Gulf Coast Chamber of Commerce showcases Long Beach Police and Fire Chiefs
By Andy Kanengiser
Long Beach Fire Chief Griff Skellie and Police Chief Billy Seal face incredible challenges year-round, including the COVID-19 pandemic.
It’s a job both Long Beach leaders take on with determination and hard work as they serve citizens in the Friendly City.
A Mississippi Gulf Coast Chamber of Commerce forum gave local citizens a better idea of the priorities on the agenda for both department chiefs in 2021. The vehicle was a live Zoom broadcast the pro- business organization sponsored on March 4.
“Thanks for all you do for our community,’’ Gabrielle Rose of the Chamber told the leaders early in the live one-hour program on social media.
Dollars going to police and fire departments are never enough to meet all the needs of communities spanning the U.S. That’s the case on the Mississippi Gulf Coast.
The Long Beach Fire Department budget is $2.5 million annually, with the bulk of it going for personnel. The Long Beach Police Department budget sits in the neighborhood of $3 million per year.
No matter what’s the bottom line, or the day of the week, the City departments do the best they can under difficult circumstances. Officials were up against Hurricane Zeta, icy roads during a February winter cold snap and COVID-19 for more than a year. The latter slammed the economy, put millions of people out of work, and cut critical community services.
Speaking about the impact of COVID-19, Skellie says cutting services “is not something we want to do.’’ Amid the global health emergency, Long Beach citizens “are very understanding – they are very supportive of us.’’
That attitude, he said, makes it easier for Long Beach firefighters to do their jobs.
COVID-19 has impacted firefighters in many ways, including training. That’s obvious when they engage in training maneuvers outdoors.
“We are just trying to stay distanced,’’ the chief said. “It’s not fun.’’
With three different COVID-19 vaccines now getting into millions of arms across the country, officials desire a return to normalcy.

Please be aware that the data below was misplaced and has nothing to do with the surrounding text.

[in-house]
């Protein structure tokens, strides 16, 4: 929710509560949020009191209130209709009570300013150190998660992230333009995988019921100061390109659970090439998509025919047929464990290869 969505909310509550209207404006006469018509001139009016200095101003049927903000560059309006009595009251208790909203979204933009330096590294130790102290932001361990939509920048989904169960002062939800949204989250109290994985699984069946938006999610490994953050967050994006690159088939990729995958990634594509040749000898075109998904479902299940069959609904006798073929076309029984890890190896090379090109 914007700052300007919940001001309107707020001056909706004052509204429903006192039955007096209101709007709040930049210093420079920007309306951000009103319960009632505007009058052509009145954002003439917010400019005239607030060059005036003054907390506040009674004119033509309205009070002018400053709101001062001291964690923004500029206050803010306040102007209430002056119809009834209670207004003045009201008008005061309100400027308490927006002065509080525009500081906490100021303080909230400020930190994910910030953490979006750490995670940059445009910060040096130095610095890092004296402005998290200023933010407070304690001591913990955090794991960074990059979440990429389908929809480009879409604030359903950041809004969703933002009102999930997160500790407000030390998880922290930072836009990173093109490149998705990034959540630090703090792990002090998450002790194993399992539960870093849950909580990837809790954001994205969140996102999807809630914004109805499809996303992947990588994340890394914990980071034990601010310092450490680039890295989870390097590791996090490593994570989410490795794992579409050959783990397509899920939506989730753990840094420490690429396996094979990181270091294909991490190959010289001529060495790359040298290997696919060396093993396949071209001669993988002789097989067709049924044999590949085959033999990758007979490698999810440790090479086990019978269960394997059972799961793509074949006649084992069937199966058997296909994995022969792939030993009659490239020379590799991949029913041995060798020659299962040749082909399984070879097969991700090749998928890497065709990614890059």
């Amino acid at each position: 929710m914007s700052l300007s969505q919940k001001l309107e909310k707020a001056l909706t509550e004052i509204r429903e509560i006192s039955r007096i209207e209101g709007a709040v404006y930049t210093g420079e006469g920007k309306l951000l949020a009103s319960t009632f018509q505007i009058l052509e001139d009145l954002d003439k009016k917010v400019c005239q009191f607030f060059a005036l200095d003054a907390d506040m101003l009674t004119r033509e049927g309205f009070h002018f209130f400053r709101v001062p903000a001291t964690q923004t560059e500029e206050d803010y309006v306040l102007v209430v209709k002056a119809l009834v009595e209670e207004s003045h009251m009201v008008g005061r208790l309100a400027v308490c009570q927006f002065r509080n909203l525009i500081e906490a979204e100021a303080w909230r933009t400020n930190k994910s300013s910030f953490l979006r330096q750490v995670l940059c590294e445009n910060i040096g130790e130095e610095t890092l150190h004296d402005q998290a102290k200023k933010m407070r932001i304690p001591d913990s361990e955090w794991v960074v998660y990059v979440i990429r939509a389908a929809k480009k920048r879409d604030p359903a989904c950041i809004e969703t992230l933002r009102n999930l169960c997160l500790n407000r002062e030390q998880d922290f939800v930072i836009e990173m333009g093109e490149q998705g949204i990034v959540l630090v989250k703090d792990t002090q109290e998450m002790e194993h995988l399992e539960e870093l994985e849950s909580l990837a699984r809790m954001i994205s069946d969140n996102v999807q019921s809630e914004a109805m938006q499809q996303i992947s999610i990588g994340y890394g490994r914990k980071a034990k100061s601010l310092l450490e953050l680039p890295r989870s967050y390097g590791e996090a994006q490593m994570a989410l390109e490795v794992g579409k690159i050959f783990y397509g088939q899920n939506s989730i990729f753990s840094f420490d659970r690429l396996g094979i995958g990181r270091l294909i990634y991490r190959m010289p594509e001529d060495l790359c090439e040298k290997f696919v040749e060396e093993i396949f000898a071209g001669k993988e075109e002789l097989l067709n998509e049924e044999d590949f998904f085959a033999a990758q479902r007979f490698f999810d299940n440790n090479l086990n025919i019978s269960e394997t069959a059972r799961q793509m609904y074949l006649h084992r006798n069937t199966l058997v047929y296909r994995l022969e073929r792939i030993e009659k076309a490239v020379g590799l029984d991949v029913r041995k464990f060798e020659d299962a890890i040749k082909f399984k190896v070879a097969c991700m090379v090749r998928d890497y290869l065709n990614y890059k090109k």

“We’d love to be back to normal, but I don’t know when,’’ Chief Skellie said.
The pandemic has required firefighters to spray their fire engines, vehicles and equipment at every shift to keep everything disinfected.
Chief Billy Seal and his officers address issues like animal control, as well as trying to curb illegal drugs in South Mississippi. Drugs pour into the region from other countries and states.
Law enforcement officers are seeing more heroin and bad Pentothal enter the area. “It is scary,’’ Seal said. It drives up drug overdoses and threatens lives.
Chief Skellie was asked about one problem that firefighters nationwide are often asked to solve.
Do Long Beach firefighters still rescue cats lodged in trees?
“We don’t have the resources for it,’’ Skellie said. He believes most cats will eventually hop down once the animals get hungry.
Long Beach police officers, meanwhile, do what they can when they receive reports of missing pets.
On another topic, both Skellie and Seal are seeking to hire good people to beef up their City departments.
“We are constantly trying to hire,’’ Seal said. In early March, there were three applications turned in for four vacancies. “It is hard to hire right now.’’
The Fire Department will soon have an opening this spring, with more expected as firefighters retire.
One of the Long Beach Fire Department’s priorities includes improving the city’s fire rating. Another is to obtain a new fire engine. The last model purchased was a 2013 pumper.
Alderman-at-large Donald Frazer said he believes the Gulf Coast Chamber of Commerce forum is an excellent way to inform citizens.
“It is always a good tale for the community to see what is going on behind the scenes,’’ he said. “I think our chief of police and fire chief do a great job.’’